By January we will find out whether management is reversing the valuation allowance, and I'd expect the analysts' estimates to move closer to one another at that point.
    Jul 30, 2015. 04:24 PM | Likes Like |Link to Comment
  • American Airlines Group: The Market's Most Hated Stock? [View article]
    @markcc: That's not how the accounting works. There is a big gap between when an airline reverses its valuation allowance and starts booking taxes in its earnings statements and when it actually starts paying cash taxes to Uncle Sam. For example, Delta reversed its valuation allowance at the end of 2013 based on its profit trends, but it hasn't paid cash taxes yet and isn't likely to pay until 2017 or 2018, even at current profitability. US Airways started booking taxes during 2013 even though it wasn't paying any cash taxes, and then it stopped after the merger with American because it added a whole new pile of losses.

    The key point here is that it is relatively straightforward to calculate when an airline might start paying cash taxes based on how large its net operating loss position is. (Even then, it's not as simple as it seems, because if you're buying a lot of planes you can defer quite a bit of tax with accelerated depreciation.) But it's even more complicated to determine when to start booking taxes. As I stated before, I think AA will probably start booking taxes next year. However, considering its existing NOLs and how much it's spending on CapEx, it won't be paying cash taxes for a few more years.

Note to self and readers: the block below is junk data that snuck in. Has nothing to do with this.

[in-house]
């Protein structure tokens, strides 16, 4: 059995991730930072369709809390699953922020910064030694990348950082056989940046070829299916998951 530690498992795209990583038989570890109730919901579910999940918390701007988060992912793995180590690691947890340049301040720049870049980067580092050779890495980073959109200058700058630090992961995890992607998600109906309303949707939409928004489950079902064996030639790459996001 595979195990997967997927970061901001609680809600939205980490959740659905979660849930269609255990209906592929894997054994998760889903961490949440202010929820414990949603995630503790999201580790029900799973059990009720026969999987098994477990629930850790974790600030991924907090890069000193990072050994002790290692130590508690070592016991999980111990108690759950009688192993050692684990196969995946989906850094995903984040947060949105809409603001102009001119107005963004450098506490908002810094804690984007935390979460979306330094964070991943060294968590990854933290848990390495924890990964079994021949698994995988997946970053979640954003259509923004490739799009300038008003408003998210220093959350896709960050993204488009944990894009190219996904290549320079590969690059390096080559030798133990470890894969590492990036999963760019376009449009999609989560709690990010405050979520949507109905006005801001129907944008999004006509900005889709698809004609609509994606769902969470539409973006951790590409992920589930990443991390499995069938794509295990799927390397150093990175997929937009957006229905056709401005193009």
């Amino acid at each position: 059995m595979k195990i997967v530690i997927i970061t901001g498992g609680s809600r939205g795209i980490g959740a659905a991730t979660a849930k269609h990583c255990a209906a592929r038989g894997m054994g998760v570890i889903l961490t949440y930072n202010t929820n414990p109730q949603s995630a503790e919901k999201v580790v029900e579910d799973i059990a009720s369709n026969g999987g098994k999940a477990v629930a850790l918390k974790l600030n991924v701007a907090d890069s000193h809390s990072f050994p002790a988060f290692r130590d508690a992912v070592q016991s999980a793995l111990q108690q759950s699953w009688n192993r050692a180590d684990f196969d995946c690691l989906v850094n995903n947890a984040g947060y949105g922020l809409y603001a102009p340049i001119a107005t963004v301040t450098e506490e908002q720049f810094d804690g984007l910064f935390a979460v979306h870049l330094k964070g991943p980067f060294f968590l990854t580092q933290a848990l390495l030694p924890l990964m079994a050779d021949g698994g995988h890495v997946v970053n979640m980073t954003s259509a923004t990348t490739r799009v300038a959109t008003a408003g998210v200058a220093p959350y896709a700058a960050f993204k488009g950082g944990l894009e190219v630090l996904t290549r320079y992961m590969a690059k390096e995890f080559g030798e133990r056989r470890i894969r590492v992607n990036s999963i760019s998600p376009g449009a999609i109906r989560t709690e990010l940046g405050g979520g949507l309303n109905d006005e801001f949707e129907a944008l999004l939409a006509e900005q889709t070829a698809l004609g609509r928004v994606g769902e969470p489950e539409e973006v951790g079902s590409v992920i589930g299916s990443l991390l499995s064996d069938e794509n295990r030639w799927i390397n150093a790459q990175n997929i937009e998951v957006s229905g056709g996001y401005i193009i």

Jul 30, 2015. 02:06 PM | 1 Like Like |Link to Comment
  • American Airlines Group: The Market's Most Hated Stock? [View article]
    @markcc: Analysts have taken a variety of approaches in accounting for the tax benefit. Many of them just focus on the cash impact, which won't be felt until later than the accounting impact.